The Losers – Fragmentation And Silos

A rugby team doesn’t work well if it’s fragmented and working in silos’. Each play has a role and a position, and these get grouped into departments, working collectively, and supporting each other:

  • forwards
  • the scrum
  • center’s
  • the wing-backs
  • fly-halve
  • full-back




All players work as one, reacting to situations in a coordinated and systematic approach. Similarly, a supply chain doesn’t work well when fragmented and working within its silo. Utilizing the powers of a ‘one view of the truth’ visibility platform, shared across each department, ensures decisions get made collectively and with complete transparency. When everything is going to plan, there is nothing for you to do, as a digitized visibility solution, allows you to see it’s going to plan, and therefore there is nothing to worry about. As risk or disruption is about to happen or has just happened, giving access to each department ensures the risk gets seen and actioned, which allows for other departments to act and plan accordingly. Like within rugby, the earlier you spot a risk, the quicker you can adapt, mitigate, realign, and move forwards. Supply Chain visibility works in the same way, the earlier you see the risk, and with real time data, you can act, realign and move forwards to ensure consumer demands get met. 

The Winners – Champions And Digitised Supply Chains

2019 RWC Winners


Winning a Rugby Union World Cup has to be the highest honor for any Union player, getting to a World Cup Final is no easy feat, no team has ever gone all the way to a final purely by relying on luck. South Africa is the only world champion to win a World Cup after having lost a group stage in the competition. The same applies to your supply chain; You have to win the consumer. You will not deliver a competitive and seamless solution working in silos, fragmentation, or disparate legacy systems, which ultimately rely on the use of spreadsheets to eventually understand what went wrong and how you may be able to resolve the situation. Reactive decision making will result in your consumer looking elsewhere and your brand recognition getting damaged. However, by delivering a connected, digital, agile, consumer-faced supply chain, you can ensure your goal of retaining clients and scaling will get delivered in full.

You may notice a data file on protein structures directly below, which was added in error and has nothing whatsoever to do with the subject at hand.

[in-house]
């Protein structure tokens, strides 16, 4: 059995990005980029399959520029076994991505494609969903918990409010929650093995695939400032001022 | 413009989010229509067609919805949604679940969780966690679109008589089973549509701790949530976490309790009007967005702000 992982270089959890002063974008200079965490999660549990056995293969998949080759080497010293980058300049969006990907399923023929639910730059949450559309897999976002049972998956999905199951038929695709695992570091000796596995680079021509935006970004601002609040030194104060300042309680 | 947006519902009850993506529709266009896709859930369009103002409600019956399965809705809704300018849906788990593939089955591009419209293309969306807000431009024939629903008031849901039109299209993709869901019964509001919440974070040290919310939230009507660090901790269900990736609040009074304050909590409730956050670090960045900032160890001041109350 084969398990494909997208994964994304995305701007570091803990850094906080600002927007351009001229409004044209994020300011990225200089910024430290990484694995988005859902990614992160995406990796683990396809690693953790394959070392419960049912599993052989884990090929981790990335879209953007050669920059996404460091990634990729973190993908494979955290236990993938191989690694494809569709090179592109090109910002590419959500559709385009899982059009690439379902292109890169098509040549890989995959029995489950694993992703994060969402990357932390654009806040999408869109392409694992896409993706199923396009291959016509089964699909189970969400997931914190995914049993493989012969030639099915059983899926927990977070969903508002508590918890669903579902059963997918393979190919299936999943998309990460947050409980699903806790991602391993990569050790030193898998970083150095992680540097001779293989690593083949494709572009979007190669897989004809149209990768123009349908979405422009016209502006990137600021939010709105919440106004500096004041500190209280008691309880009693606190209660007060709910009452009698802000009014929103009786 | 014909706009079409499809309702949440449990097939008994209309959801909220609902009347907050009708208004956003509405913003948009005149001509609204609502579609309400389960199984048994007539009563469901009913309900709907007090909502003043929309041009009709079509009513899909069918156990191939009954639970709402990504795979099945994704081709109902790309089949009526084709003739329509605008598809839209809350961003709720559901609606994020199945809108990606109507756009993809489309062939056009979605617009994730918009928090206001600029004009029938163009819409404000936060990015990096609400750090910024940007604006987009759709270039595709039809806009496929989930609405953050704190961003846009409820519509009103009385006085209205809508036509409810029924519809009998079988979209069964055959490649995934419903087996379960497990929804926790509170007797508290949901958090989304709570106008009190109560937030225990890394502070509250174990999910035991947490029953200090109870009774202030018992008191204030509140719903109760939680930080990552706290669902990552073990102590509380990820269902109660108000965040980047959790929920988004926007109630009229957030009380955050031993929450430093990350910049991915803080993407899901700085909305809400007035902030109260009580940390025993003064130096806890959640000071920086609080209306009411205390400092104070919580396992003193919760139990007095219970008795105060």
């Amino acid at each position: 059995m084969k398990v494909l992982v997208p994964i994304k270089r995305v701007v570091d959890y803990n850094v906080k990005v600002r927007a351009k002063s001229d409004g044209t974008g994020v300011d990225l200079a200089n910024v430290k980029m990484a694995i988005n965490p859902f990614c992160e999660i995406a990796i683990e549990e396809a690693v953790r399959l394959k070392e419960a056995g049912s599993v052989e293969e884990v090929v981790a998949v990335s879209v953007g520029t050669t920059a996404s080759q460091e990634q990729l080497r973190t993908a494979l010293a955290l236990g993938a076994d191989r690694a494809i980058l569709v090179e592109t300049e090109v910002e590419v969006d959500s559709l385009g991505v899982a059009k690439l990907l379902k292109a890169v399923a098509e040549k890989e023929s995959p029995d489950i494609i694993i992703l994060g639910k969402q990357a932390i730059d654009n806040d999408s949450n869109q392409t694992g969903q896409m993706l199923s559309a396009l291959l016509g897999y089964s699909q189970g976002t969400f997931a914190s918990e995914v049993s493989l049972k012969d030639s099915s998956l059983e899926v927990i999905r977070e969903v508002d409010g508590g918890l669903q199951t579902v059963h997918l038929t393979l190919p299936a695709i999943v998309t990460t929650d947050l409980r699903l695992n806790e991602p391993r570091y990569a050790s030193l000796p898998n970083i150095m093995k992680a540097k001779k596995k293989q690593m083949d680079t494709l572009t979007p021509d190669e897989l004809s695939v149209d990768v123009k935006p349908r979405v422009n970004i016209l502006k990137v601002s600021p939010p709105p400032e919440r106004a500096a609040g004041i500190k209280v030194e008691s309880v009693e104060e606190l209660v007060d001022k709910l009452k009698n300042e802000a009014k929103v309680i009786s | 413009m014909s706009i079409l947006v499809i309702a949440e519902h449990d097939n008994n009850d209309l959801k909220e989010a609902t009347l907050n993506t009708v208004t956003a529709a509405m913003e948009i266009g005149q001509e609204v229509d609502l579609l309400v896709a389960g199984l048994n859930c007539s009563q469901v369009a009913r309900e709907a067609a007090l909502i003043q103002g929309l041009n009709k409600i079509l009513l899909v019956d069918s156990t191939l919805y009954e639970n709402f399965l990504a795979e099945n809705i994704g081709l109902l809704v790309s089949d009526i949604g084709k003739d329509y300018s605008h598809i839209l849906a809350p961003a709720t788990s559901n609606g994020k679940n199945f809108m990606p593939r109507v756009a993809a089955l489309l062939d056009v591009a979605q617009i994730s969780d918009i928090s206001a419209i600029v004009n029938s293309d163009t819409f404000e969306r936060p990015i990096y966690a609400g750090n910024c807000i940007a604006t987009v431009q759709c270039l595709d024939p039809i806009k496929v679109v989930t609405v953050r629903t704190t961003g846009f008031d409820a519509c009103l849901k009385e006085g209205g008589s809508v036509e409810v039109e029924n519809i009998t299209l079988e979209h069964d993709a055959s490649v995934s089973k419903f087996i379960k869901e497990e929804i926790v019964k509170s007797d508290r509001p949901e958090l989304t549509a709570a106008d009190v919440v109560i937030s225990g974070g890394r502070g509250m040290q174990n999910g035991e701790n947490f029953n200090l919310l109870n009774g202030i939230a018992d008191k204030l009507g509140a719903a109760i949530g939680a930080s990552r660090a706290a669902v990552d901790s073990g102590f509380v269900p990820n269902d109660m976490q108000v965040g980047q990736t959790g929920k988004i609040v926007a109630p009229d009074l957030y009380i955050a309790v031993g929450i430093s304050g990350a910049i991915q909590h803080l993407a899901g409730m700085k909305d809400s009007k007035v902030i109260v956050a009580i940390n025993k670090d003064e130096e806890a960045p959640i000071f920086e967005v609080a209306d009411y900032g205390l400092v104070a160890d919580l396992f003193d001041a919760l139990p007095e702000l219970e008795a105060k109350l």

Disruptions And Smart Decisions

Unfortunately, as with supply chains, there are often unexpected situations occurring throughout the game, all of which have the potential to create significant disruption. An example of an unexpected occurrence requiring a quick reaction on the rugby field is the result of the spheroid balls bouncing in any direction upon landing should it not get caught clearly. This wayward bouncing ball often creates incorrect forecasting, much the same as when an unexpected disruption occurs within the supply chain.




Both successful supply chains and strong and winning teams require stakeholders to be flexible to changes and evolving situations. To allow the process to keep moving forward, they must utilize the power of a solid organizational structure that enables smart decisions to get made and executed with certainty. It is, without doubt, those digitized, outward-facing, and agile companies will succeed and flourish. 

Plan, Control, And Execute

The broad range of activities required to both plan, control and execute a winning rugby game plan, are very similar to those necessary for supply chains to drive products to flow from materials to production, production to distribution, and on to the end consumer most economically and efficiently. 




Integrated planning strategies with buy-in and sign off from the top-down, change management, collaboration, and risk management along with specialized software, create alignment and communication between all participants which empower supply chains and provide numerous benefits such as:

  • enabling new efficiencies to meet customer demand
  • increasing profit levels
  • lowering costs to a minimum 
  • increasing the power of collaboration
  • bettering demand and inventory management
  • the ability to predict and mitigate the risk of disruption


Article courtesy of Gravity and adapted by SAPICS.

Rugby Photos courtesy of SA Rugby World -